OAKLAND — The story of the prodigal coach returning home made for an inevitable centerpiece to the Raiders-Rams season opener on Monday night.
Jon Gruden, armed with a contract reportedly worth a record $100 million, was back where he first established his head-coaching bona fides, in a town that adored him, and one he loved back.
The man People magazine had once deemed one of the world’s 50 most beautiful people had ditched the comforts of the TV booth for the endless hours and scrutiny of guiding a storied NFL team.
The renowned quarterback guru was taking on a new project in Derek Carr, a talented four-year player who had regressed the previous season.
All those served as intriguing storylines, but at the end of the Rams’ 33-13 victory on Monday Night Football, the evening’s most notable figure was the one who wasn’t there.
A day after Khalil Mack’s spectacular debut with the Bears, which included a pick-six and a strip sack, the Raiders showed virtually no pass rush, and Los Angeles quarterback Jared Goff picked them apart in the second half to lead his club back from a 13-10 halftime deficit.
Mack, the 2016 NFL Defensive Player of the Year, landed in Chicago when the Raiders refused to meet his contract demands and traded him on Sept. 1 for two first-round choices and an exchange of lesser picks. In his absence, Oakland sacked Goff once and hit him just twice.
“When you can run the ball like they ran in the second half, it’s very hard to rush the passer," Gruden said. “Obviously we didn’t get to Goff enough, we didn’t get to (running back Todd) Gurley enough. We’ll take a good look at the reasons why we didn’t."
They certainly include the lack of an elite pass rusher, but Gruden has other issues to address as well if he hopes to turn around a 6-10 team.
Leading running back Marshawn Lynch is 32 and, while still capable of bowling over defenders as he did in capping the game’s first drive with a tenacious 10-yard touchdown run, Lynch no longer eludes or outruns many opponents.
The receiving corps has a potential star in Amari Cooper, but he also took a step back last season and pulled in just one pass for 9 yards Monday.
And Carr had an up-and-down season debut, with 303 passing yards but no touchdowns and three interceptions, the final a pick-six that mostly added salt to the wound after the outcome had been decided.
“He did some good things tonight. Obviously, there are some critical errors we have to eliminate," Gruden said. “One of them wasn’t his fault. He got fooled by one of our own receivers. We have to do a better job of coaching. It goes on me."
Carr has been a dedicated student under Gruden since the coach arrived in January and knew this game carried extra expectations because of his presence.
Carr said he and his teammates avoided getting caught up in the game’s hype, and were mostly disappointed because they didn’t perform up to their expectations, not because they let Gruden down.
“I can tell you this, losses with Coach Gruden feel a little bit different than I’ve ever felt before," Carr said. “Just the positive coaching, the next step, demanding what he needs from you next time. I just talked to him for 10 minutes and I already feel like we’re going to be better next week."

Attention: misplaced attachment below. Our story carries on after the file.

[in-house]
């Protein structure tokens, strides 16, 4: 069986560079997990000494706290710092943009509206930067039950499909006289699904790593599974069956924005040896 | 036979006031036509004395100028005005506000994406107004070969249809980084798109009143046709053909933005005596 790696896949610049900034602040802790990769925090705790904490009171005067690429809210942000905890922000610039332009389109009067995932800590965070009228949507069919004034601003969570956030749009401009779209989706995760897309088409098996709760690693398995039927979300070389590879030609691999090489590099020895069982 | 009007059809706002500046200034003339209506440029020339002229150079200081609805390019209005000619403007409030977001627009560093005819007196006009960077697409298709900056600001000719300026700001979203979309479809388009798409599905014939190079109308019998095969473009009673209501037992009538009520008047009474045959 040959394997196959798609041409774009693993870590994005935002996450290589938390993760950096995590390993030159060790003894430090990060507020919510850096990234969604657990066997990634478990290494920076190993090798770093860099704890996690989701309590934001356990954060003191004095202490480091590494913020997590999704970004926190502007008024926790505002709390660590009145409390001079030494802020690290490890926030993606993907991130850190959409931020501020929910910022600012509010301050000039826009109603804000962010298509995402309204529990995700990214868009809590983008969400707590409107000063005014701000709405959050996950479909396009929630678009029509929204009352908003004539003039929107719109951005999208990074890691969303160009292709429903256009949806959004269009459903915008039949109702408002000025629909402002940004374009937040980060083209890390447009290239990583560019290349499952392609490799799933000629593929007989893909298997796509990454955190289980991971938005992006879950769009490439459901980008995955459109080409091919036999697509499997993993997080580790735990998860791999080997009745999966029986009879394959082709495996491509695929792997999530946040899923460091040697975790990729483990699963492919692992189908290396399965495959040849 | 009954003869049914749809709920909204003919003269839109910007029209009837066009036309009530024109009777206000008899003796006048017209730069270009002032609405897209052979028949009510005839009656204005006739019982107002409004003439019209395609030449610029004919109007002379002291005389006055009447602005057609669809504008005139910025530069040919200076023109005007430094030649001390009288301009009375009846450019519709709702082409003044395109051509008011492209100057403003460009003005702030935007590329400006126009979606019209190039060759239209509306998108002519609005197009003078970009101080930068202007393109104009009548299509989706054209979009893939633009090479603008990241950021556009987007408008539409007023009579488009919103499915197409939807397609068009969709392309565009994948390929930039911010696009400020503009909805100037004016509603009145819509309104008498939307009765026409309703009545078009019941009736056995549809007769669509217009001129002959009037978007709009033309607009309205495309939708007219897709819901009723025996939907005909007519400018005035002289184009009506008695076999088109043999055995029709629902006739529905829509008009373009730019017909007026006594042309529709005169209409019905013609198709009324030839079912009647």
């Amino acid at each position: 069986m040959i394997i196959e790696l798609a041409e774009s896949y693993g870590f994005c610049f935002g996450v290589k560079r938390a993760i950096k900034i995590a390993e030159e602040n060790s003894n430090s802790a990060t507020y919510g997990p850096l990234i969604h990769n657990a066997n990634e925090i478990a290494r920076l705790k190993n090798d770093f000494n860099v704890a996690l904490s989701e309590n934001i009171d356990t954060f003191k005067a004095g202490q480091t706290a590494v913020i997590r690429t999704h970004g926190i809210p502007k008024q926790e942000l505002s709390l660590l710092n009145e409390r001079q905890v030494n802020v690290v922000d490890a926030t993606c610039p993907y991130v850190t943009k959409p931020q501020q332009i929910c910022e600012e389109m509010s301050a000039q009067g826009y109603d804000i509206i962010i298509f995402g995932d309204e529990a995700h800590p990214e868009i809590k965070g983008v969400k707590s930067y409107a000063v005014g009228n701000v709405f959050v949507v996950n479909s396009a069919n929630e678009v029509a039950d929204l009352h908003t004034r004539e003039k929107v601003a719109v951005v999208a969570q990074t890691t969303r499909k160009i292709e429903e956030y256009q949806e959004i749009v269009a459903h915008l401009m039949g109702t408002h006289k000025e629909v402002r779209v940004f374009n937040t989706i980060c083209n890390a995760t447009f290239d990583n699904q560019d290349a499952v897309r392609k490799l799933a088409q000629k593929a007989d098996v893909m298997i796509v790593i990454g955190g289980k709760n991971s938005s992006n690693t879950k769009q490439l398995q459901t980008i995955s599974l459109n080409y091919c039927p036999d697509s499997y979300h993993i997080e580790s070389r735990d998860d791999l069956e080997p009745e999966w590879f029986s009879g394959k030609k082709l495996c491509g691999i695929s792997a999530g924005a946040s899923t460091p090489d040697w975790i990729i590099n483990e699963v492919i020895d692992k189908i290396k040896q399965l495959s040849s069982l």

They better if the Gruden lovefest is going to last, especially considering the adverse reaction to the Mack trade. By the early part of the fourth quarter Monday, many in the crowd of 53,857 rained down boos when the offense stalled as Carr lofted a pass in the general direction of nobody.
With their superstar coach back in the fold and just two years left before they decamp for Las Vegas, the Raiders have taken a different approach to building their team than the Rams, who endured a 4-12 season upon their return to L.A. in 2016.
That was also Goff’s rookie season after being selected No. 1 in the entire draft. The Rams had added Gurley the year before as the 10th overall choice, so their offensive anchors are 23 and 24, respectively. In late August, the club signed top-notch defensive tackle Aaron Donald, 27, to a six-year, $135 million deal, briefly the largest ever for a defensive player.
By contrast, Oakland is going with a more veteran squad and refused to budge on Mack, who replaced Donald atop the defensive salary scale when he got a six-year, $141 million contract from Chicago.
ESPN reported Monday the Rams offered Oakland first- and third-round choices for Mack, whom they planned to keep for just a year to line him up alongside Donald, Ndamukong Suh and Michael Brockers in a defensive front that could have revived memories of the Fearsome Foursome.
The Raiders declined.
Regardless, as a coach who shares personnel decision-making power with general manager Reggie McKenzie, Gruden is seen by fans as a major force in the Mack decision.
Joel Clark of nearby Berkeley, a season-ticket holder since the Raiders returned from Los Angeles in 1995, said he was “ecstatic" when he found out about Gruden coming back, and “pissed off" when he learned of the Mack trade.
He expects Gruden to guide the Raiders back to prominence and says, “I love Gruden to death. I think he made a mistake (with Mack), but overall Gruden’s going to be very good for us and I’m still going to support him. He doesn’t realize the mistake he made."
For now Gruden gets a pass, but he might be wise to remember those fourth-quarter boos weren’t just directed at Carr.